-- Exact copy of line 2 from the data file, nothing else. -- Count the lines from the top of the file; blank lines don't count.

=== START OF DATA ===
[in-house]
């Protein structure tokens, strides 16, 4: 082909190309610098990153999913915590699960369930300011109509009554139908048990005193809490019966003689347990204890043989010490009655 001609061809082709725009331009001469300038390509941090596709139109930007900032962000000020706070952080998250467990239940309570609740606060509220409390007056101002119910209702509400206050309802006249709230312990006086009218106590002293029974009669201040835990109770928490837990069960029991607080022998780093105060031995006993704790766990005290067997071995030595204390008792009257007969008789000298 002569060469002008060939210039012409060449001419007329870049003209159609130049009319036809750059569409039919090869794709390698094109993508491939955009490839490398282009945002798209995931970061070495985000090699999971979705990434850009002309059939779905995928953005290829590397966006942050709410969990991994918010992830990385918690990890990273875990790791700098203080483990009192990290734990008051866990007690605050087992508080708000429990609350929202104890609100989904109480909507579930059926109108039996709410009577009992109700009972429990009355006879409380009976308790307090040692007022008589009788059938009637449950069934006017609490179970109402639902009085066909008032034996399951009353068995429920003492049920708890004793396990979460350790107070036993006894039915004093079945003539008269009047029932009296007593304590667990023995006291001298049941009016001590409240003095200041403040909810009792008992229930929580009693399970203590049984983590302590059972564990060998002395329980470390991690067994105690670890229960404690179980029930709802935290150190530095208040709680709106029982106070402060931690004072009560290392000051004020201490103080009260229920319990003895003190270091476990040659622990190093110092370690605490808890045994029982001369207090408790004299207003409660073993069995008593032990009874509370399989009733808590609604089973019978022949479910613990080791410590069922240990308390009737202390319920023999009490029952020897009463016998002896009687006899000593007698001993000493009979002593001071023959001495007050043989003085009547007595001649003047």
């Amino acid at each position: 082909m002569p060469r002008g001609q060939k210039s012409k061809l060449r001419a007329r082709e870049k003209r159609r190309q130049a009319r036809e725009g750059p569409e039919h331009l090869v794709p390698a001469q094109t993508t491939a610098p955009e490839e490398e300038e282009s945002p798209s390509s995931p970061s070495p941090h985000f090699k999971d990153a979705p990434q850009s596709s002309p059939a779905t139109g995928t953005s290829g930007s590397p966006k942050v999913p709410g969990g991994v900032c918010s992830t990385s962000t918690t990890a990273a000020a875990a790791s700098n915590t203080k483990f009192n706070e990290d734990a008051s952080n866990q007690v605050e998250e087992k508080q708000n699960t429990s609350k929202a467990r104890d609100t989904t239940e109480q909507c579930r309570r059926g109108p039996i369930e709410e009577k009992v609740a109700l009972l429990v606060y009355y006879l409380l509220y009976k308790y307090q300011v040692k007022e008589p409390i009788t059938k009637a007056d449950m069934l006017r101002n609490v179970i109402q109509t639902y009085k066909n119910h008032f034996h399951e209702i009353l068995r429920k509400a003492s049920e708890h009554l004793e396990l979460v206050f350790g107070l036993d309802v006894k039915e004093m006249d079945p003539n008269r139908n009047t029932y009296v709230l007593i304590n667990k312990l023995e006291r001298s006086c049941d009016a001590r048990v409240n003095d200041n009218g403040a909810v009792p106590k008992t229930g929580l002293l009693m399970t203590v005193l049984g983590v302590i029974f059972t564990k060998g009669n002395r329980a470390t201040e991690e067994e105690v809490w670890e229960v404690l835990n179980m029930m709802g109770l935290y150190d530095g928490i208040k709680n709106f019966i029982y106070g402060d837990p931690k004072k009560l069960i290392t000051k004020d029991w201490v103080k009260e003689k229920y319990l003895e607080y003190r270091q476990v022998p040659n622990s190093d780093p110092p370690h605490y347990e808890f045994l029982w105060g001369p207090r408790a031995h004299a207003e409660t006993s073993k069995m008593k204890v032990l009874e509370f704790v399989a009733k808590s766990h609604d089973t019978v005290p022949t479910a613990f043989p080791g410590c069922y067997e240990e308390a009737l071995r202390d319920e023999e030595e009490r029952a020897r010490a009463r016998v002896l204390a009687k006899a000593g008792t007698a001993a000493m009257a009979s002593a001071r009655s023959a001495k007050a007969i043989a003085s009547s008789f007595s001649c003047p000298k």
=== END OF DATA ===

């Protein structure tokens, strides 16, 4: 082909190309610098990153999913915590699960369930300011109509009554139908048990005193809490019966003689347990204890043989010490009655 001609061809082709725009331009001469300038390509941090596709139109930007900032962000000020706070952080998250467990239940309570609740606060509220409390007056101002119910209702509400206050309802006249709230312990006086009218106590002293029974009669201040835990109770928490837990069960029991607080022998780093105060031995006993704790766990005290067997071995030595204390008792009257007969008789000298 002569060469002008060939210039012409060449001419007329870049003209159609130049009319036809750059569409039919090869794709390698094109993508491939955009490839490398282009945002798209995931970061070495985000090699999971979705990434850009002309059939779905995928953005290829590397966006942050709410969990991994918010992830990385918690990890990273875990790791700098203080483990009192990290734990008051866990007690605050087992508080708000429990609350929202104890609100989904109480909507579930059926109108039996709410009577009992109700009972429990009355006879409380009976308790307090040692007022008589009788059938009637449950069934006017609490179970109402639902009085066909008032034996399951009353068995429920003492049920708890004793396990979460350790107070036993006894039915004093079945003539008269009047029932009296007593304590667990023995006291001298049941009016001590409240003095200041403040909810009792008992229930929580009693399970203590049984983590302590059972564990060998002395329980470390991690067994105690670890229960404690179980029930709802935290150190530095208040709680709106029982106070402060931690004072009560290392000051004020201490103080009260229920319990003895003190270091476990040659622990190093110092370690605490808890045994029982001369207090408790004299207003409660073993069995008593032990009874509370399989009733808590609604089973019978022949479910613990080791410590069922240990308390009737202390319920023999009490029952020897009463016998002896009687006899000593007698001993000493009979002593001071023959001495007050043989003085009547007595001649003047």